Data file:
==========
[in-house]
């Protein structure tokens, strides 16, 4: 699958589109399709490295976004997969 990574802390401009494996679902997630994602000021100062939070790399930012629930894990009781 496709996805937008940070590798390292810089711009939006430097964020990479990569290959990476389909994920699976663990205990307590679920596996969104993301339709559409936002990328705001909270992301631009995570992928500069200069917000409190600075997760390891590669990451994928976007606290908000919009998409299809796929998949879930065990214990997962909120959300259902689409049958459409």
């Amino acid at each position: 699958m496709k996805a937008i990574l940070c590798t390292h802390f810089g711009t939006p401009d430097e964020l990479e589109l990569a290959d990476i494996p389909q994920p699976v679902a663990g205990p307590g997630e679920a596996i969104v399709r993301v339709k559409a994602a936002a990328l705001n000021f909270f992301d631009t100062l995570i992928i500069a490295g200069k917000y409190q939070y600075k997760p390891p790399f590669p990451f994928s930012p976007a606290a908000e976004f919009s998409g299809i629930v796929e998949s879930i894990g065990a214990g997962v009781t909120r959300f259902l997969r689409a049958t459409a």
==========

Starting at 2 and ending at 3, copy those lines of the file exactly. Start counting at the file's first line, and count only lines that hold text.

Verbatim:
């Protein structure tokens, strides 16, 4: 699958589109399709490295976004997969 990574802390401009494996679902997630994602000021100062939070790399930012629930894990009781 496709996805937008940070590798390292810089711009939006430097964020990479990569290959990476389909994920699976663990205990307590679920596996969104993301339709559409936002990328705001909270992301631009995570992928500069200069917000409190600075997760390891590669990451994928976007606290908000919009998409299809796929998949879930065990214990997962909120959300259902689409049958459409």
């Amino acid at each position: 699958m496709k996805a937008i990574l940070c590798t390292h802390f810089g711009t939006p401009d430097e964020l990479e589109l990569a290959d990476i494996p389909q994920p699976v679902a663990g205990p307590g997630e679920a596996i969104v399709r993301v339709k559409a994602a936002a990328l705001n000021f909270f992301d631009t100062l995570i992928i500069a490295g200069k917000y409190q939070y600075k997760p390891p790399f590669p990451f994928s930012p976007a606290a908000e976004f919009s998409g299809i629930v796929e998949s879930i894990g065990a214990g997962v009781t909120r959300f259902l997969r689409a049958t459409a």